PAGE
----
2021 US Open: Day 2 Finals Live Recap

by Emma Edmund 53

December 02nd, 2021 National, News, Previews & Recaps

2021 US OPEN CHAMPIONSHIPS

Distance stars once again headline tonight’s finals session, with Olympic gold medalists Katie Ledecky and Bobby Finke both set to race in the 400 free.

Ledecky cruised to the top spot this morning at 4:01.64, turning in a 58.70 final 100. Her championship heat will include three 16-year-olds, including Erin Gemmell. Finke, the Olympic Champion in the 800 and 1500, was the No. 3 seed at 3:56.27 on the men’s side, with Trey Freeman leading the way at 3:50.53.

Leah Smith, also known for his distance prowess, is the top seed in the women’s 200 IM at 2:12.92 — a new lifetime best shortly after moving her training base to the University of Texas.

Finally, the 50 frees will see veterans Mallory Comerford, Madison Kennedy, and meet record holder Bruno Fratus race. Comerford was the top qualifier at 25.37 in prelims, while Kennedy clocked in fourth at 25.73; Fratus was fourth on the men’s side at 22.58.

Women’s 400 Free Final

  • World: 3:56.46, Katie Ledecky (2016)
  • American: 3:56.46, Katie Ledecky (2016)
  • US Open Meet: 4:00.81, Katie Ledecky (2019)

Katie Ledecky did it again. After pulling out a body length ahead by the end of the first 100, Ledecky won the event in 4:00.51, breaking her own U.S. Open meet record from 2019. She finished with a sub-1:00 time, mimicking her speed from prelims when she swam the last 100 in 58.70.

Yesterday, Ledecky won the 800 free in 8:12.81, also setting a new meet record in that event.

Ledecky finished ten seconds ahead of second-place Erin Gemmell, who finished in 4:10.12. Gemmell is just 16 years old. Sierra Schmidt and Katrina Bellio took third and fourth, respectively, with Schmidt finishing in 4:12.53 and Bellio just .20 behind her at 4:12.73.

Schmidt also made the podium in the 800, finishing third in that event.

Ledecky’s Splits
28.15
30.40
30.43
30.94
31.22
30.27
29.91
29.19

Men’s 400 Free Final

  • World: Paul Biedermann (2009)
  • American: 3:42.78, Larsen Jensen (2008)
  • US Open Meet: 3:45.63, Zane Grothe (2016)

Trey Freeman, who was top seed going into the event, and Hoe Yean Khiew, the Malaysian champion in the 400 free, both led the event neck-and-neck at the halfway point. But it was Freeman who took the win, swimming 3:49.06 to best Khiew’s 3:50.52.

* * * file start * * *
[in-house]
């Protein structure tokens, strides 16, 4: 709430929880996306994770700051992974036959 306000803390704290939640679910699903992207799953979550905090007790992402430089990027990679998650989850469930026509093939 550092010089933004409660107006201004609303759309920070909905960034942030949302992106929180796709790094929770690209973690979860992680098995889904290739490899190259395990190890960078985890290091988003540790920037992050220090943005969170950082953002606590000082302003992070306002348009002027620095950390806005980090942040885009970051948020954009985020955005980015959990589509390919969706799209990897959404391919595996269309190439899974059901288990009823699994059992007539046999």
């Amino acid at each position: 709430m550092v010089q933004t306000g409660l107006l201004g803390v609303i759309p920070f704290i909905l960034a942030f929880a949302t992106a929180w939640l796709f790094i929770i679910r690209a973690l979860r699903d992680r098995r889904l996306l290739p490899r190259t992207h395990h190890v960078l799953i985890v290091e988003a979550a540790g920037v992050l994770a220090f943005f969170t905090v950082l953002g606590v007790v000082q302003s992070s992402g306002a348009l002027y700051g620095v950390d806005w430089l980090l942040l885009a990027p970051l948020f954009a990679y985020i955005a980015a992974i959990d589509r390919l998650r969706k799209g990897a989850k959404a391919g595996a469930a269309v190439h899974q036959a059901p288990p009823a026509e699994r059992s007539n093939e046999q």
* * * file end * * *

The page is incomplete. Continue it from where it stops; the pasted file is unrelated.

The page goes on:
Bobby Finke is known for his closing speed, but it wasn’t enough to get him to catch up. His 27-second last 50 allowed him to pass Charlie Clark to take third at 3:51.44.

Freeman’s Splits
26.71
28.92
29.49
29.48
29.38
29.14
28.48
27.46

Women’s 200 IM Final

  • World: 2:06.12, Katinka Hosszu (2015)
  • American: 2:06.15, Ariana Kukors (2009)
  • US Open Meet: 2:08.84, Melanie Margalis (2019)

Leah Smith went out with a 28.23 butterfly leg, and after losing her edge to Summer Smith in the backstroke, she quickly regained it in the breaststroke, splitting 39.14.

Leah Smith finished in 2:11.67, winning gold and improving on her personal best of 2:12.92, set at the prelims. That time would’ve won her seventh at the Tokyo Olympics.

Summer Smith took second with 2:15.02, holding off third-place Abby Hay, who finished in 2:15.45.

Men’s 200 IM Final

  • World: 1:54.00, Ryan Lochte (2011)
  • American: 1:54.00, Ryan Lochte (2011)
  • US Open Meet: 1:57.28, Chase T Kalisz (2019)

Eighteen-year-old Baylor Nelson led by a body length by the end of the backstroke, ultimately finishing first at 1:59.86, becoming only the tenth person in the 17/18 age group to ever finish sub-2:00.

Nelson beat his best time of 2:01.08 and became the ninth-fastest 17/18 swimmer of all time.

Nelson’s Splits
26.37
30.31
33.96
29.22

Collyn Gagne finished second at 2:02.59, and Joaquin Gonzalez Pinero finished third at 2:04.49.

Women’s 50 Free Final

  • World: 23.67, Sarah Sjostrom (2017)
  • American: 23.97, Simone Manuel (2017)
  • US Open Meet: 24.43, Simone Manuel (2019)